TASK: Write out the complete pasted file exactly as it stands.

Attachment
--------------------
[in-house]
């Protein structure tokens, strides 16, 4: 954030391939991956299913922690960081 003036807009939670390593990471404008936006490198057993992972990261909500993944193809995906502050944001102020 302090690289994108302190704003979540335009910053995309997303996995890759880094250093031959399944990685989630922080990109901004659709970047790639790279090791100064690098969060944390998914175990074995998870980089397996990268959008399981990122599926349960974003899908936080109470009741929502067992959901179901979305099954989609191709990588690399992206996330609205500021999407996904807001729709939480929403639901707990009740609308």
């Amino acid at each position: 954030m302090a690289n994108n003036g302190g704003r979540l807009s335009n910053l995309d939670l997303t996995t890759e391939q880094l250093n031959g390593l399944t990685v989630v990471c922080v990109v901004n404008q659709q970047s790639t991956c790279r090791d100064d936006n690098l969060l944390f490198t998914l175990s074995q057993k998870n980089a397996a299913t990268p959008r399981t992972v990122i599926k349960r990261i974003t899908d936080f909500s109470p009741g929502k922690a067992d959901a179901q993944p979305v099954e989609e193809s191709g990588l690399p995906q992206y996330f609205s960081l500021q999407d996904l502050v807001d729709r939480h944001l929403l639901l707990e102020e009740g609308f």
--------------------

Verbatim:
[in-house]
């Protein structure tokens, strides 16, 4: 954030391939991956299913922690960081 003036807009939670390593990471404008936006490198057993992972990261909500993944193809995906502050944001102020 302090690289994108302190704003979540335009910053995309997303996995890759880094250093031959399944990685989630922080990109901004659709970047790639790279090791100064690098969060944390998914175990074995998870980089397996990268959008399981990122599926349960974003899908936080109470009741929502067992959901179901979305099954989609191709990588690399992206996330609205500021999407996904807001729709939480929403639901707990009740609308």
């Amino acid at each position: 954030m302090a690289n994108n003036g302190g704003r979540l807009s335009n910053l995309d939670l997303t996995t890759e391939q880094l250093n031959g390593l399944t990685v989630v990471c922080v990109v901004n404008q659709q970047s790639t991956c790279r090791d100064d936006n690098l969060l944390f490198t998914l175990s074995q057993k998870n980089a397996a299913t990268p959008r399981t992972v990122i599926k349960r990261i974003t899908d936080f909500s109470p009741g929502k922690a067992d959901a179901q993944p979305v099954e989609e193809s191709g990588l690399p995906q992206y996330f609205s960081l500021q999407d996904l502050v807001d729709r939480h944001l929403l639901l707990e102020e009740g609308f």